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  1. #191
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    From Time:

    An Argument for More Self-Government

    Here's something the left and the right can agree on: we need a bigger role in solving our collective problems

    What do Newt Gingrich and the Obama White House have in common?

    Back when he was still a presidential candidate, Gingrich said to his fellow conservatives, “if we shrink government then we have to grow citizens.” Last week, at a forum hosted by the White House Office of Social Innovation, many in attendance said essentially the same thing: we citizens need to take on more responsibility for the common good.

    Does this mean Republicans and Democrats are suddenly in violent agreement? No. Gingrich wishes for shrunken government; most of those gathered at the White House last week don’t. But it does mean that the old political frames for defining the role of government are in flux — and that it’s time for all of us to rethink what it means to govern ourselves.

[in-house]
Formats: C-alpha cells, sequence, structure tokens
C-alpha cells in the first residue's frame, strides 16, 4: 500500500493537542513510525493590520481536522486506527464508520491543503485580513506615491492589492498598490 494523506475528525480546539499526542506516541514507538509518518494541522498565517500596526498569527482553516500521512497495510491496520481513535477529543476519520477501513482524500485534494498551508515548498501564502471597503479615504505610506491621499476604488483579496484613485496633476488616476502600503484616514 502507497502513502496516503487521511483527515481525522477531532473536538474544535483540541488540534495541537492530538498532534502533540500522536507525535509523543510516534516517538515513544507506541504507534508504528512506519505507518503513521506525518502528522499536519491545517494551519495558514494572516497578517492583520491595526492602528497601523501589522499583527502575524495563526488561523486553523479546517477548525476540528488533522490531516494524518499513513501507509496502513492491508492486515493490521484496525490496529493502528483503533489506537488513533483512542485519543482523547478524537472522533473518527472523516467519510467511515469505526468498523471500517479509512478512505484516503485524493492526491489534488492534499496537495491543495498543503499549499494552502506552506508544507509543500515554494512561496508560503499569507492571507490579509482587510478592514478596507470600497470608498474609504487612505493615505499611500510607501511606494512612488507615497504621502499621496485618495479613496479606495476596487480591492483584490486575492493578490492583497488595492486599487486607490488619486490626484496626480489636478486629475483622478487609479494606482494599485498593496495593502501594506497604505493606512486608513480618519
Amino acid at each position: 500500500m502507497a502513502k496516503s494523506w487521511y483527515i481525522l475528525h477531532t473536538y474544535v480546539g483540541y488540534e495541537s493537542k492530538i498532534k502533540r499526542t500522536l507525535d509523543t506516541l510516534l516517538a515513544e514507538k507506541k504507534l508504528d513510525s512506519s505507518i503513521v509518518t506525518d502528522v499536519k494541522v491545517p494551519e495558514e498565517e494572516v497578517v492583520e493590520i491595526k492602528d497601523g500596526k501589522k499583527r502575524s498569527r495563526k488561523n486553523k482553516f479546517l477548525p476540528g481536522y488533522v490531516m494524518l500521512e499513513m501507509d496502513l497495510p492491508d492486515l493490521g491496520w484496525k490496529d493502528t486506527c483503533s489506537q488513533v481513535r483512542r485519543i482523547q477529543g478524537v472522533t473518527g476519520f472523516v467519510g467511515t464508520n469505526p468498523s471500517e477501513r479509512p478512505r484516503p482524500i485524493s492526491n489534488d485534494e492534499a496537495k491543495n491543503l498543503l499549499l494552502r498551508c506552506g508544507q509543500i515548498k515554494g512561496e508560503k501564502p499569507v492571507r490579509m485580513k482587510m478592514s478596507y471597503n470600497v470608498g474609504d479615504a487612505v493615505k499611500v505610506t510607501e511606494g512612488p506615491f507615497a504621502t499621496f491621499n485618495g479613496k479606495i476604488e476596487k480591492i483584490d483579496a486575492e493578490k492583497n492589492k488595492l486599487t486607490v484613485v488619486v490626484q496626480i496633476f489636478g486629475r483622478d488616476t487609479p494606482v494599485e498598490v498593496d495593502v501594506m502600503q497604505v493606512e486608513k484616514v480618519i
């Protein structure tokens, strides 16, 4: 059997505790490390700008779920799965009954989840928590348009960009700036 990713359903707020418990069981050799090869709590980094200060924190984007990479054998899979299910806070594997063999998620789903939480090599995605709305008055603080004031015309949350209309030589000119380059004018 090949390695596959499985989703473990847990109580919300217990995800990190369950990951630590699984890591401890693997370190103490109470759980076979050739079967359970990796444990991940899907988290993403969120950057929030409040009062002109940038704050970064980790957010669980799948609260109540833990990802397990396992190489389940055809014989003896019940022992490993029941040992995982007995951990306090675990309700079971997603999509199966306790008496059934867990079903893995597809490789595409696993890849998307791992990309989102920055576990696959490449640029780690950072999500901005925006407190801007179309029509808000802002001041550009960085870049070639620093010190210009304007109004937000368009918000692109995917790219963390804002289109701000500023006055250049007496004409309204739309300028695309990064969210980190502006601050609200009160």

(MORE: Real Neighborhoods Do More Than Watch)

    At last week’s forum (which I helped to organize), the unspoken reality was that, like it or not, citizens everywhere now have to do more of what the state used to do. This is partly the result of decimated public sector budgets, and the exit of government from entire lines of civic work such as local courts and road maintenance. But it’s also because technology is rapidly rewriting the relationship between state and citizen.

    Consider platforms like SeeClickFix, which allows anyone to post a photo and the location of local problems like potholes or graffiti, and prompts neighbors or town officials to address them. IndieGoGo crowdsources funding for community projects that once might have been publicly funded. Such platforms not only give people power but allow them to see themselves not only as clients or cranky customers but also as responsible co-owners.

    Is this trend of more empowered citizens conservative or liberal? Both and neither. It’ll please the right because it shows that given good tools, Americans can do more without the state. It should also please the left, because it reminds us that for change at scale, the state remains indispensable: universal health care, for instance, isn’t going to be crowdfunded voluntarily.